December 27, 2012

A Charlie Brown Christmas Coca-Cola sponsorship spots: facts, myths and actual video

A popular bit of trivia about the classic television special A Charlie Brown Christmas is that when the special first aired in 1965, it included - as part of the show's animation - two spots promoting the show's sponsor, Coca-Cola.

According to the original A Charlie Brown Christmas storyboards, after the opening title when Snoopy tosses Charlie Brown and Linus into the air, Linus crashes into a sign advertising Coca-Cola. (Look at the current version and you'll notice that while we see Charlie Brown crash into a tree, we never see where Linus lands.)


And at the end of the show, the closing carol originally included the complete verse (instead of fading out) with a final on-screen "Merry Christmas from the people who bottle Coca-Cola" right after the United Feature Syndicate credit.


These sponsorship spots were edited out of subsequent broadcasts and home video releases, because understandably, later sponsors (and the companies releasing the videos) didn't want to advertise someone else's product.

So, the two Coca-Cola bits have remained mostly unseen since 1965 (although Coke also sponsored the 1966 broadcast, so it's possible they also aired that year.) Even though they were extremely brief and not integral to the special at all, many Peanuts fans have wondered where they can see them. I've been told that the Paley Center (formerly the Museum of Television and Radio) in Los Angeles and New York has a copy of the original, unedited broadcast that you can view when you visit their collection, but I haven't personally verified this (and their policy is that they do not make copies of any shows, for anyone). The producers of the behind-the-scenes featurette on the Warner Home Video DVD and Blu-ray release of A Charlie Brown Christmas attempted to find copies of the Coke spots that they could use, but were unsuccessful.

But finally, someone has found copies of the sponsorship spots and posted them on YouTube for everyone to enjoy:



While the source of these videos isn't given, they certainly look authentic. (They're in black and white, and it's true they would have been in color originally, but it was common practice in the 1960s to make copies of shows on black and white film, because it was so much cheaper.)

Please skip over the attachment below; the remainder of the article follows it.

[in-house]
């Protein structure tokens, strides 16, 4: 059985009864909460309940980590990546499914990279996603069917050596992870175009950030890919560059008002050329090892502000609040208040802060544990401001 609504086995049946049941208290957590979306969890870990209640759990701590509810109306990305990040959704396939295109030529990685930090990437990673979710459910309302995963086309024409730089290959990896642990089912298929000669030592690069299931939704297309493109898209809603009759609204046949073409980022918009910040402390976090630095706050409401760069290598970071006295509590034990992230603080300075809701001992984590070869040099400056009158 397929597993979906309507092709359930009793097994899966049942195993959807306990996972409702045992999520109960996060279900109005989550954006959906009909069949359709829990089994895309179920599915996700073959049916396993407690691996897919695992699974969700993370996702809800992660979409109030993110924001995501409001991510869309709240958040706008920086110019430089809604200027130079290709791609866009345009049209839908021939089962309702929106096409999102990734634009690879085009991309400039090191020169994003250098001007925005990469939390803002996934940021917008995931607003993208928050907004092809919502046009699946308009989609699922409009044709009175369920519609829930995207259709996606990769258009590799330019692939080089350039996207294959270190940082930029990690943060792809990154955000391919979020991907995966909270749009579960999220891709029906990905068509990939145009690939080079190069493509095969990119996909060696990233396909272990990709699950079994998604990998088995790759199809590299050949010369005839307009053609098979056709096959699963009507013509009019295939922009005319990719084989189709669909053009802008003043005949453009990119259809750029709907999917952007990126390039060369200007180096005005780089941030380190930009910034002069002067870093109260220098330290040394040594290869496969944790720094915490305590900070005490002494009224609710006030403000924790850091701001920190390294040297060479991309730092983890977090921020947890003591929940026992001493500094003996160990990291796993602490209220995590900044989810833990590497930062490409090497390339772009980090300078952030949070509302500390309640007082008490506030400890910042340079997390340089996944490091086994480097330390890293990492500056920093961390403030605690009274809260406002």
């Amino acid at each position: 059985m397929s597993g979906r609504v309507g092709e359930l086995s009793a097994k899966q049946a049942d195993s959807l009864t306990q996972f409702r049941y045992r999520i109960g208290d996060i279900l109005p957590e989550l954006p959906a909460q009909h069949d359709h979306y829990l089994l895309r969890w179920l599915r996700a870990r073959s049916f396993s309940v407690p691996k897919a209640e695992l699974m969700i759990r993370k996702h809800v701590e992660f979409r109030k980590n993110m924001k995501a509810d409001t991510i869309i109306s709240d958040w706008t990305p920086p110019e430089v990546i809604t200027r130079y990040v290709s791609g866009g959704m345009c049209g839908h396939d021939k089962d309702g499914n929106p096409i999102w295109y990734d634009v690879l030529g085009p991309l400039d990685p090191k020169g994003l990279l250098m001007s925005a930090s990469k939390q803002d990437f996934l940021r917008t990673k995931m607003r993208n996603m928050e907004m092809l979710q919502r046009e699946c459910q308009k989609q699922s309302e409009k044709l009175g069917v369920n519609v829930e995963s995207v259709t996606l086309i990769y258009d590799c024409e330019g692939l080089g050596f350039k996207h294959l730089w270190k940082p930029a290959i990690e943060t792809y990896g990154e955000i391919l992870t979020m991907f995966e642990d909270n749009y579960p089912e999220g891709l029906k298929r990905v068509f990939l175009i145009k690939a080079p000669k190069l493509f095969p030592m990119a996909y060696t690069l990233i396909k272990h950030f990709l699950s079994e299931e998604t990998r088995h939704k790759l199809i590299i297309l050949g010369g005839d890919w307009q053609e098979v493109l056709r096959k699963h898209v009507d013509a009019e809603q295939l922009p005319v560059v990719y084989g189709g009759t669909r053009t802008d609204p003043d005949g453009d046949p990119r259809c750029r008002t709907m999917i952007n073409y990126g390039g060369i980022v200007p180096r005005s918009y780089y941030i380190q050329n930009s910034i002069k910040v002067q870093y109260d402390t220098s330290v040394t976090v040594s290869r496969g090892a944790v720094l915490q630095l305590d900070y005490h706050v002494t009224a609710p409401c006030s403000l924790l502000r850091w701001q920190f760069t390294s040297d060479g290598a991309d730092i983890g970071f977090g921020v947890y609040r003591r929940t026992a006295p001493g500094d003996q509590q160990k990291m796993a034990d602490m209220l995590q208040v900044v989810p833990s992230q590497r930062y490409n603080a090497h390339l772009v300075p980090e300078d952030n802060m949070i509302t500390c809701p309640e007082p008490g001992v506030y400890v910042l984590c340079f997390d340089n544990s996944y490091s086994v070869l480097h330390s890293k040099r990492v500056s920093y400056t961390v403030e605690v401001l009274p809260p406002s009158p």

The interest in these spots is so great that, unfortunately, a couple of misconceptions about them have arisen and been repeated on many sites across the Internet.

Misconception #1: The ending sponsorship spot was only a voiceover. Perhaps it was changed to a voiceover later on, or in certain markets, but as the video linked to above shows, the original broadcast displayed the words and Coca-Cola logo on-screen without a voiceover.

Misconception #2: In the scene where the gang throws snowballs at a can on a fence, it was a Coca-Cola can in the original broadcast, which has since been replaced by a generic can. This is false. The can has always been a generic can, even in the original broadcast. (The source for this information is a personal interview with Lee Mendelson.) This so-called "fact" probably arose as a conflation of the removal of the two actual Coca-Cola spots, and the edits that CBS made when broadcasting A Charlie Brown Christmas in the 1990s in order to make room for extra commercials - the throwing snowballs at a can scene was one of the removed scenes.

Fortunately, these days A Charlie Brown Christmas is always broadcast unedited at least once a year, and all home video releases from Paramount and Warner Home Video are also unedited - except for the very brief Coca-Cola sponsorship spots that we can now see on YouTube thanks to an enterprising fan.

2 comments:

Michelle said...

After watching the Coca-Cola ending, it seems that the current version must have been redone as opposed to having just the Coca-Cola bit lopped off.

Look at Snoopy in the B&W clip - he's singing along with the rest of the kids.

In the commonly-known version, all Snoopy does is "ooooh" with the others.

So, the whole sequence was obviously changed somewhere along the line.

Scott McGuire said...

Good eye, Michelle. Having Snoopy singing is a pretty big goof, and it looks like the animators noticed! Snoopy seems to be the only change, though; the rest of the character's actions appear nearly identical (although the low resolution of the B&W clip may make subtle changes impossible to see).

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